Thomas A. Guglielmo is an associate professor of American studies at George Washington University. His research focuses on the social and political history of race in America. His first book, White on Arrival: Italians, Race, Color, and Power in Chicago, 1890–1945 (2003), won the OAH Frederick Jackson Turner Award; as a dissertation, it won the Society of American Historians' Allan Nevins Prize. Guglielmo's forthcoming book examines racism and resistance in America's World War II military. Pieces of this latest project have appeared as articles in the Journal of American History and the American Journal of Sociology. Guglielmo has received fellowships from the Charles Warren Center for Studies in American History at Harvard University and from the Research Institute of Comparative Studies in Race and Ethnicity at Stanford University.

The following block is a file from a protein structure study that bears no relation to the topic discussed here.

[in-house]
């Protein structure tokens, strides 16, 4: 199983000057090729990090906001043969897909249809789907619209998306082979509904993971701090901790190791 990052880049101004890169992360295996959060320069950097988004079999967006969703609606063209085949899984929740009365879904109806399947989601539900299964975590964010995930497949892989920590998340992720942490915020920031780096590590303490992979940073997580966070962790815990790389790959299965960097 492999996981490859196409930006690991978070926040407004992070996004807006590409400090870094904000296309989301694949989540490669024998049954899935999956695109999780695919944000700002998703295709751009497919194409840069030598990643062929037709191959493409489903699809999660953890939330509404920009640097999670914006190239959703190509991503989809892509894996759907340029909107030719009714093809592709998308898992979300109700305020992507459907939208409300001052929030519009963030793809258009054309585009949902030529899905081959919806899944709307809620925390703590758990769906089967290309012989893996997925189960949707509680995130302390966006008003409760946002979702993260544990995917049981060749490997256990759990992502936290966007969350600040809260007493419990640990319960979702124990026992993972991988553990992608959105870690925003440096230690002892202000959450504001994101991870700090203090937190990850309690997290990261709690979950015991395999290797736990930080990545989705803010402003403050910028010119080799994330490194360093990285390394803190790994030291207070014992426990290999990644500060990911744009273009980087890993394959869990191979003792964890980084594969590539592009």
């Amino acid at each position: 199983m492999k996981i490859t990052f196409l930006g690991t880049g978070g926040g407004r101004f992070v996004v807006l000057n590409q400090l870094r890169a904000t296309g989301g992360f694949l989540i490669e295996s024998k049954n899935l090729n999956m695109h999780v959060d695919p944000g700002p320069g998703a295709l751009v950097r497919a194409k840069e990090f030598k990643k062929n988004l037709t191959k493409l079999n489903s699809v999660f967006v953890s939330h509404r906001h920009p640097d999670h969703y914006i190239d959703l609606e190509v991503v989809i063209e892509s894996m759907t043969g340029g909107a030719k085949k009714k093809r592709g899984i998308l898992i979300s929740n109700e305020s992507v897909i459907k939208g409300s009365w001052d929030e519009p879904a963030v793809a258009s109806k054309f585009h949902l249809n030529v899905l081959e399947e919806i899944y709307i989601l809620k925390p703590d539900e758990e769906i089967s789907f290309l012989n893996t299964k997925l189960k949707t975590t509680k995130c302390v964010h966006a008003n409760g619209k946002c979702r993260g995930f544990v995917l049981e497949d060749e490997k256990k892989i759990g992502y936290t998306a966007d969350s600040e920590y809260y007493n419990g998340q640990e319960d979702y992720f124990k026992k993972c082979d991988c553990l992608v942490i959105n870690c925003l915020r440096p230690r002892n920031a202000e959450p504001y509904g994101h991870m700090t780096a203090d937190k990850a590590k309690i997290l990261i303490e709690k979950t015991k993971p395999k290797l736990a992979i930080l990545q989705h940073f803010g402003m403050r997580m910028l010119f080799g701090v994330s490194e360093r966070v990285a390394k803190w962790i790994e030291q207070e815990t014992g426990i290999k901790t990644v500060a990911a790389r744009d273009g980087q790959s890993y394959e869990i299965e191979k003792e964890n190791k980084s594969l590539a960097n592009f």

America’s World War II military was a force of unalloyed good. While saving the world from Nazism, it also managed to unify a famously fractious American people. At least that’s the story many of us have long told ourselves. In this lecture, historian Thomas A. Guglielmo offers a decidedly different view. Drawing from more than a decade of extensive research and stitching together stories long told separately -- of race and the military; of high command and ordinary GIs; and of African Americans, white Americans, Japanese Americans, and more -- Guglielmo stresses not national unities but racist divisions as a defining feature of America’s World War II military and of the postwar world it helped to fashion.